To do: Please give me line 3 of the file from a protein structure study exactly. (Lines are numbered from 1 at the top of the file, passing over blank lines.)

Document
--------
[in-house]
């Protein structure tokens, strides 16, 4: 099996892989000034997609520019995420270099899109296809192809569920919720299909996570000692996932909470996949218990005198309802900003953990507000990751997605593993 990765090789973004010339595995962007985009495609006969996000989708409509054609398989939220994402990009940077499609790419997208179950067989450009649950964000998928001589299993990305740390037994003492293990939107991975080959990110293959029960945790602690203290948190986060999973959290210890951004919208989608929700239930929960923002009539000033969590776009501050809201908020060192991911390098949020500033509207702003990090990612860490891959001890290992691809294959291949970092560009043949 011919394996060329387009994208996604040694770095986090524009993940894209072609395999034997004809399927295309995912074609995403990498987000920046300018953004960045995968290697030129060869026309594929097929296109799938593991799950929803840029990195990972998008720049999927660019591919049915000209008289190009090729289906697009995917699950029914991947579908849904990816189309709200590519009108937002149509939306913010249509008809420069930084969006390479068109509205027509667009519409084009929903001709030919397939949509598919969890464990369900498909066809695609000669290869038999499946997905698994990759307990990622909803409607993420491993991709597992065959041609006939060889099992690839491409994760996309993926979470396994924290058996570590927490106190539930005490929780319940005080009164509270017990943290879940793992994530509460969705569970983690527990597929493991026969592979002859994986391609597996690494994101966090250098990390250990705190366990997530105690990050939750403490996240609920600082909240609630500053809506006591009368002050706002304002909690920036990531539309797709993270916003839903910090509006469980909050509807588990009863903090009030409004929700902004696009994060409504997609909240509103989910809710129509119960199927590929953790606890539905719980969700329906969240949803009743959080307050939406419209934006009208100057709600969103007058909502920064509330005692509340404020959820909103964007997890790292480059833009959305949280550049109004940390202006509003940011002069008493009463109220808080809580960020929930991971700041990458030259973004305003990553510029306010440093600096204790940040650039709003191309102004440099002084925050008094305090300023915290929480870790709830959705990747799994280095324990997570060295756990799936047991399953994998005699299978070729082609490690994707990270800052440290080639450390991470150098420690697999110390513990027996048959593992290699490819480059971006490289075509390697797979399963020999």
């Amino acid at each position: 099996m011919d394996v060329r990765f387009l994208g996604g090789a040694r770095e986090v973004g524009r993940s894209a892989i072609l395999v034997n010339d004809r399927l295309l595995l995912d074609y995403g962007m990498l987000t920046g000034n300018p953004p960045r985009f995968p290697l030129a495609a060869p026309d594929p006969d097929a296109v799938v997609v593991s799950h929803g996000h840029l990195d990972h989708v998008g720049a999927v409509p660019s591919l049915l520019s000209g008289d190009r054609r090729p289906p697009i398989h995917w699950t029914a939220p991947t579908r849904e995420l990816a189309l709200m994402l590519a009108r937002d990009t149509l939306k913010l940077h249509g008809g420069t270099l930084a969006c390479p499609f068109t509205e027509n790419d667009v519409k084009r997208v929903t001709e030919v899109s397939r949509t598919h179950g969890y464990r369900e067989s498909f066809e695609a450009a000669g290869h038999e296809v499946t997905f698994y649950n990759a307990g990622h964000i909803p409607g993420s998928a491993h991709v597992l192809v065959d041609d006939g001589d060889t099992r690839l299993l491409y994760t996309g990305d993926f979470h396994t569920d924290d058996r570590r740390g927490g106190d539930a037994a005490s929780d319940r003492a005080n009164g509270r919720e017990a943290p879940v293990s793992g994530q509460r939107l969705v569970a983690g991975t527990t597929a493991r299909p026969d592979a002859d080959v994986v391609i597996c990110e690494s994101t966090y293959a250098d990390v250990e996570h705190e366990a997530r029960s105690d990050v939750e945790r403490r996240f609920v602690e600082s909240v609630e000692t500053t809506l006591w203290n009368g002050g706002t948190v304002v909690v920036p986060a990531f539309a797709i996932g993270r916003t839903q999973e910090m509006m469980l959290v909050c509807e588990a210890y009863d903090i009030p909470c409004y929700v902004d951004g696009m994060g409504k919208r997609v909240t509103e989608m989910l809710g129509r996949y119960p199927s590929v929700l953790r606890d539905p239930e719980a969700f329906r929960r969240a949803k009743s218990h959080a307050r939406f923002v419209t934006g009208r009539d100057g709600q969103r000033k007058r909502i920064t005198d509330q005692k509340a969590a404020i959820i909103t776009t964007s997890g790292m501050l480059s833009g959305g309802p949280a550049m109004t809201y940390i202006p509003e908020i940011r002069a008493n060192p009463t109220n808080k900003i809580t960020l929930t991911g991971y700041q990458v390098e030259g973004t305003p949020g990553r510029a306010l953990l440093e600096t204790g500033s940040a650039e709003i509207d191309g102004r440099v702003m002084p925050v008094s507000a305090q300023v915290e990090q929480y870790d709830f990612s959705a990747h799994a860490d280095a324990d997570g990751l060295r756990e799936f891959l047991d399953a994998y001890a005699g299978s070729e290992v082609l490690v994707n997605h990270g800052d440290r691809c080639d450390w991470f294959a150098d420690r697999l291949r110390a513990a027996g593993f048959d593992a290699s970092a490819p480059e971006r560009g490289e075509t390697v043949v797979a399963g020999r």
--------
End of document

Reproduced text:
């Amino acid at each position: 099996m011919d394996v060329r990765f387009l994208g996604g090789a040694r770095e986090v973004g524009r993940s894209a892989i072609l395999v034997n010339d004809r399927l295309l595995l995912d074609y995403g962007m990498l987000t920046g000034n300018p953004p960045r985009f995968p290697l030129a495609a060869p026309d594929p006969d097929a296109v799938v997609v593991s799950h929803g996000h840029l990195d990972h989708v998008g720049a999927v409509p660019s591919l049915l520019s000209g008289d190009r054609r090729p289906p697009i398989h995917w699950t029914a939220p991947t579908r849904e995420l990816a189309l709200m994402l590519a009108r937002d990009t149509l939306k913010l940077h249509g008809g420069t270099l930084a969006c390479p499609f068109t509205e027509n790419d667009v519409k084009r997208v929903t001709e030919v899109s397939r949509t598919h179950g969890y464990r369900e067989s498909f066809e695609a450009a000669g290869h038999e296809v499946t997905f698994y649950n990759a307990g990622h964000i909803p409607g993420s998928a491993h991709v597992l192809v065959d041609d006939g001589d060889t099992r690839l299993l491409y994760t996309g990305d993926f979470h396994t569920d924290d058996r570590r740390g927490g106190d539930a037994a005490s929780d319940r003492a005080n009164g509270r919720e017990a943290p879940v293990s793992g994530q509460r939107l969705v569970a983690g991975t527990t597929a493991r299909p026969d592979a002859d080959v994986v391609i597996c990110e690494s994101t966090y293959a250098d990390v250990e996570h705190e366990a997530r029960s105690d990050v939750e945790r403490r996240f609920v602690e600082s909240v609630e000692t500053t809506l006591w203290n009368g002050g706002t948190v304002v909690v920036p986060a990531f539309a797709i996932g993270r916003t839903q999973e910090m509006m469980l959290v909050c509807e588990a210890y009863d903090i009030p909470c409004y929700v902004d951004g696009m994060g409504k919208r997609v909240t509103e989608m989910l809710g129509r996949y119960p199927s590929v929700l953790r606890d539905p239930e719980a969700f329906r929960r969240a949803k009743s218990h959080a307050r939406f923002v419209t934006g009208r009539d100057g709600q969103r000033k007058r909502i920064t005198d509330q005692k509340a969590a404020i959820i909103t776009t964007s997890g790292m501050l480059s833009g959305g309802p949280a550049m109004t809201y940390i202006p509003e908020i940011r002069a008493n060192p009463t109220n808080k900003i809580t960020l929930t991911g991971y700041q990458v390098e030259g973004t305003p949020g990553r510029a306010l953990l440093e600096t204790g500033s940040a650039e709003i509207d191309g102004r440099v702003m002084p925050v008094s507000a305090q300023v915290e990090q929480y870790d709830f990612s959705a990747h799994a860490d280095a324990d997570g990751l060295r756990e799936f891959l047991d399953a994998y001890a005699g299978s070729e290992v082609l490690v994707n997605h990270g800052d440290r691809c080639d450390w991470f294959a150098d420690r697999l291949r110390a513990a027996g593993f048959d593992a290699s970092a490819p480059e971006r560009g490289e075509t390697v043949v797979a399963g020999r």